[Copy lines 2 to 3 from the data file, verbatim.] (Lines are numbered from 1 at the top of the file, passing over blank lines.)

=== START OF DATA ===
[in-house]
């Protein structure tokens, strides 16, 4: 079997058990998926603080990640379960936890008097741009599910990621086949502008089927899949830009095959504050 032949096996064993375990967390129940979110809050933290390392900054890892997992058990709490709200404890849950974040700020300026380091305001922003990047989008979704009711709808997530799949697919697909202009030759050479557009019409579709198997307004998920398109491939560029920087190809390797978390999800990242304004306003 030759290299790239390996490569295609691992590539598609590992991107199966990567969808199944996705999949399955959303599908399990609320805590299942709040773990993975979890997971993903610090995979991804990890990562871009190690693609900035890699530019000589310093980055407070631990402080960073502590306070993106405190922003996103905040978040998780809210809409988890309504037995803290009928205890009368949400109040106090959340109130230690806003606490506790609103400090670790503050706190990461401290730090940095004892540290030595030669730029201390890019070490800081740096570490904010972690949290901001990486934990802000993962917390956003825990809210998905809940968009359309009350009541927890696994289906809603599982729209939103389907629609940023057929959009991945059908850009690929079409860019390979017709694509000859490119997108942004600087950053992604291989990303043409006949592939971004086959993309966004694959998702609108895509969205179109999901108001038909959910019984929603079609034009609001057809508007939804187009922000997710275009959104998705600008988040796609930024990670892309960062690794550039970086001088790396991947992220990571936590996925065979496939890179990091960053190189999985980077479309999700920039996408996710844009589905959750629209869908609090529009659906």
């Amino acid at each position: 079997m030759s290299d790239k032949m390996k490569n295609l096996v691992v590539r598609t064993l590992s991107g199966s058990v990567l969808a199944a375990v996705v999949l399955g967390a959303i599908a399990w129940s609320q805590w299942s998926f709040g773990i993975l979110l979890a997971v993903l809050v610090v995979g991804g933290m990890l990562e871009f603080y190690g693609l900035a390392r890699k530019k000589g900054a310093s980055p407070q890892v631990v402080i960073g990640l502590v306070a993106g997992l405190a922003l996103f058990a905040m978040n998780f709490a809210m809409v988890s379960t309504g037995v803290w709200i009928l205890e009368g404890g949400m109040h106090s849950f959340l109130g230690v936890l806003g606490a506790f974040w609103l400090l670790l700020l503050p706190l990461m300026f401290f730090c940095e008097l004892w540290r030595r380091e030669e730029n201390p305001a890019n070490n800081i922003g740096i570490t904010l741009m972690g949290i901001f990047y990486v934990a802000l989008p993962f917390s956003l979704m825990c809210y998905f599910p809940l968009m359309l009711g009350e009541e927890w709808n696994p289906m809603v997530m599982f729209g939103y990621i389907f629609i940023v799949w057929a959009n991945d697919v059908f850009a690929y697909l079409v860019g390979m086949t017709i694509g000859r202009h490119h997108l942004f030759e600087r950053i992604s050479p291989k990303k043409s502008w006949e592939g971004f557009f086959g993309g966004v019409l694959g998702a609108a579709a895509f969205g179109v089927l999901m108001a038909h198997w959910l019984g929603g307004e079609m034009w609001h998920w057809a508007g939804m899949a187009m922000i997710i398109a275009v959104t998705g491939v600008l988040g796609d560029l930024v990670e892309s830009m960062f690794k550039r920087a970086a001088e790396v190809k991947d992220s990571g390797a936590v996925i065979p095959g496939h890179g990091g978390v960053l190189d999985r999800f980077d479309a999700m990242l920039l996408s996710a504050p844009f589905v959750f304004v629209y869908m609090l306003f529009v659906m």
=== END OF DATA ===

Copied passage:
């Protein structure tokens, strides 16, 4: 079997058990998926603080990640379960936890008097741009599910990621086949502008089927899949830009095959504050 032949096996064993375990967390129940979110809050933290390392900054890892997992058990709490709200404890849950974040700020300026380091305001922003990047989008979704009711709808997530799949697919697909202009030759050479557009019409579709198997307004998920398109491939560029920087190809390797978390999800990242304004306003 030759290299790239390996490569295609691992590539598609590992991107199966990567969808199944996705999949399955959303599908399990609320805590299942709040773990993975979890997971993903610090995979991804990890990562871009190690693609900035890699530019000589310093980055407070631990402080960073502590306070993106405190922003996103905040978040998780809210809409988890309504037995803290009928205890009368949400109040106090959340109130230690806003606490506790609103400090670790503050706190990461401290730090940095004892540290030595030669730029201390890019070490800081740096570490904010972690949290901001990486934990802000993962917390956003825990809210998905809940968009359309009350009541927890696994289906809603599982729209939103389907629609940023057929959009991945059908850009690929079409860019390979017709694509000859490119997108942004600087950053992604291989990303043409006949592939971004086959993309966004694959998702609108895509969205179109999901108001038909959910019984929603079609034009609001057809508007939804187009922000997710275009959104998705600008988040796609930024990670892309960062690794550039970086001088790396991947992220990571936590996925065979496939890179990091960053190189999985980077479309999700920039996408996710844009589905959750629209869908609090529009659906």
């Amino acid at each position: 079997m030759s290299d790239k032949m390996k490569n295609l096996v691992v590539r598609t064993l590992s991107g199966s058990v990567l969808a199944a375990v996705v999949l399955g967390a959303i599908a399990w129940s609320q805590w299942s998926f709040g773990i993975l979110l979890a997971v993903l809050v610090v995979g991804g933290m990890l990562e871009f603080y190690g693609l900035a390392r890699k530019k000589g900054a310093s980055p407070q890892v631990v402080i960073g990640l502590v306070a993106g997992l405190a922003l996103f058990a905040m978040n998780f709490a809210m809409v988890s379960t309504g037995v803290w709200i009928l205890e009368g404890g949400m109040h106090s849950f959340l109130g230690v936890l806003g606490a506790f974040w609103l400090l670790l700020l503050p706190l990461m300026f401290f730090c940095e008097l004892w540290r030595r380091e030669e730029n201390p305001a890019n070490n800081i922003g740096i570490t904010l741009m972690g949290i901001f990047y990486v934990a802000l989008p993962f917390s956003l979704m825990c809210y998905f599910p809940l968009m359309l009711g009350e009541e927890w709808n696994p289906m809603v997530m599982f729209g939103y990621i389907f629609i940023v799949w057929a959009n991945d697919v059908f850009a690929y697909l079409v860019g390979m086949t017709i694509g000859r202009h490119h997108l942004f030759e600087r950053i992604s050479p291989k990303k043409s502008w006949e592939g971004f557009f086959g993309g966004v019409l694959g998702a609108a579709a895509f969205g179109v089927l999901m108001a038909h198997w959910l019984g929603g307004e079609m034009w609001h998920w057809a508007g939804m899949a187009m922000i997710i398109a275009v959104t998705g491939v600008l988040g796609d560029l930024v990670e892309s830009m960062f690794k550039r920087a970086a001088e790396v190809k991947d992220s990571g390797a936590v996925i065979p095959g496939h890179g990091g978390v960053l190189d999985r999800f980077d479309a999700m990242l920039l996408s996710a504050p844009f589905v959750f304004v629209y869908m609090l306003f529009v659906m």